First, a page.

What is an arc flash?

An arc flash is a sudden release of electrical energy through the air when a high-voltage gap exists and there is a breakdown between conductors.

An arc flash gives off thermal radiation (heat) and bright, intense light that can cause burns and other injuries. Temperatures have been recorded as high as 35,000 degrees Fahrenheit. Exposure to these extreme temperatures burns the skin directly and ignites the clothing that you are wearing. 

High-voltage arcs can also produce considerable pressure waves by rapidly heating the air and creating a blast. This pressure burst, or arc blast, can hit a worker with grenade-like force and send metal droplets from melted copper and aluminum electrical components shooting out at speeds up to 700 miles per hour. Fast enough for the tiny shrapnel to penetrate your body.

What causes an arc flash?

An arc flash can be spontaneous, or can result from inadvertently bridging electrical contacts with a conducting object. Other causes may include dropped tools, the buildup of conductive dust, or corrosion.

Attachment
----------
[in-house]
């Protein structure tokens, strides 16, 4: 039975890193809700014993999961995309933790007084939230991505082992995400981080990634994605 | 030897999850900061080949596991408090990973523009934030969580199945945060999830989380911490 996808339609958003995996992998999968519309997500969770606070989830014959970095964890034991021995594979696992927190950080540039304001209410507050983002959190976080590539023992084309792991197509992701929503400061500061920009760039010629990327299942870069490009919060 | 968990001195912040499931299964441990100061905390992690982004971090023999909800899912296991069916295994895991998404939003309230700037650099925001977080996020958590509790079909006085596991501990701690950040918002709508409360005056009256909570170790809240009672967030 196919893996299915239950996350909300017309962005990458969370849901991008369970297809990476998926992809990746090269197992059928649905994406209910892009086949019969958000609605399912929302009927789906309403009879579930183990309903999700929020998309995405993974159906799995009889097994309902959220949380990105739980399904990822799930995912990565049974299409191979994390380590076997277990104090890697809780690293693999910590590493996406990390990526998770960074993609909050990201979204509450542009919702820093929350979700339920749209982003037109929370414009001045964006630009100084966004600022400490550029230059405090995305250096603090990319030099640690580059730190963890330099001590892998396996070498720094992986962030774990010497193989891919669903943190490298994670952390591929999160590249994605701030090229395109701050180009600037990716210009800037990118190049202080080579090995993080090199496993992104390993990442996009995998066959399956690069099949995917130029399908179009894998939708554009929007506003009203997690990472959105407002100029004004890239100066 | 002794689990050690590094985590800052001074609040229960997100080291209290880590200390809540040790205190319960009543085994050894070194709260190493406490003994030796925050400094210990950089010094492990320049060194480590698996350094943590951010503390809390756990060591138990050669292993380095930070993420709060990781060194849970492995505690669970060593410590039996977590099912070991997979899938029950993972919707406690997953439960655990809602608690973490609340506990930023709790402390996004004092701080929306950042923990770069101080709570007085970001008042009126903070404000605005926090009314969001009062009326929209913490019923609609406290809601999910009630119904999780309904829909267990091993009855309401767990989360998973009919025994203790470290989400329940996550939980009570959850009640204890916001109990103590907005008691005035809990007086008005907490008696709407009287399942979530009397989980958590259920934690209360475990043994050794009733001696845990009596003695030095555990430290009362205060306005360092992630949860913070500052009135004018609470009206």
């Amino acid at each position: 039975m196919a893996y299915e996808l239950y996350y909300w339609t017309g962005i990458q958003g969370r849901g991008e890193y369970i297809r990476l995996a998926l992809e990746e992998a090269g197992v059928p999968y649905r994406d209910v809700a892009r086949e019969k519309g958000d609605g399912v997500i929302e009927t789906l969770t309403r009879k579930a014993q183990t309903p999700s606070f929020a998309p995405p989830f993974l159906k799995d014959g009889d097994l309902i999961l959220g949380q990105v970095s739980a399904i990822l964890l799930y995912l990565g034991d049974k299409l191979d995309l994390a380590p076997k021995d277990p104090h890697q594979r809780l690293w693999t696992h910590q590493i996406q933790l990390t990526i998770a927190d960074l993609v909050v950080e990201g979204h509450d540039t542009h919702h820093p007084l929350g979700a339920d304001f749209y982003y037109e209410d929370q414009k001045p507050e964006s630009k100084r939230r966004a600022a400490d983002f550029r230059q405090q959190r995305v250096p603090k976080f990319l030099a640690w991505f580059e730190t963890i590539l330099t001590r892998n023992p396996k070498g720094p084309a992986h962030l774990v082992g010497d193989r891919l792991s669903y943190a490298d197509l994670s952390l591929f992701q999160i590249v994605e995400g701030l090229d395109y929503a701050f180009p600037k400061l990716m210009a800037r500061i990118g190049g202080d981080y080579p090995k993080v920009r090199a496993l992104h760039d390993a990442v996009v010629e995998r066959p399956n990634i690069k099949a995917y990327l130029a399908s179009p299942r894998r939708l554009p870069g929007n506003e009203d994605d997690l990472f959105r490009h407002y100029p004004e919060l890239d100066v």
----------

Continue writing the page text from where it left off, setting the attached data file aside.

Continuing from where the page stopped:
Arc Flash Awareness 

While great advances are being made to improve equipment design and thereby reduce the number of arc flash incidences, there is still much to be done. Each year, 2,000 workers are admitted to burn centers for treatment of severe arc flash burns.

ESFI and National Institute for Occupational Safety and Health Office of Mine Safety and Health (NIOSH) have joined together to promote NIOSH's video, Arc Flash Awareness and the companion booklet, Information and Discussion Topics for Electrical Workers. The 25-minute video contains information on what is an arc flash, causes of an arc flash and electrical safety regulations. It also provides important safety recommendations: NFPA 70E.

Source: National Electrical Safety Foundation www.esfi.org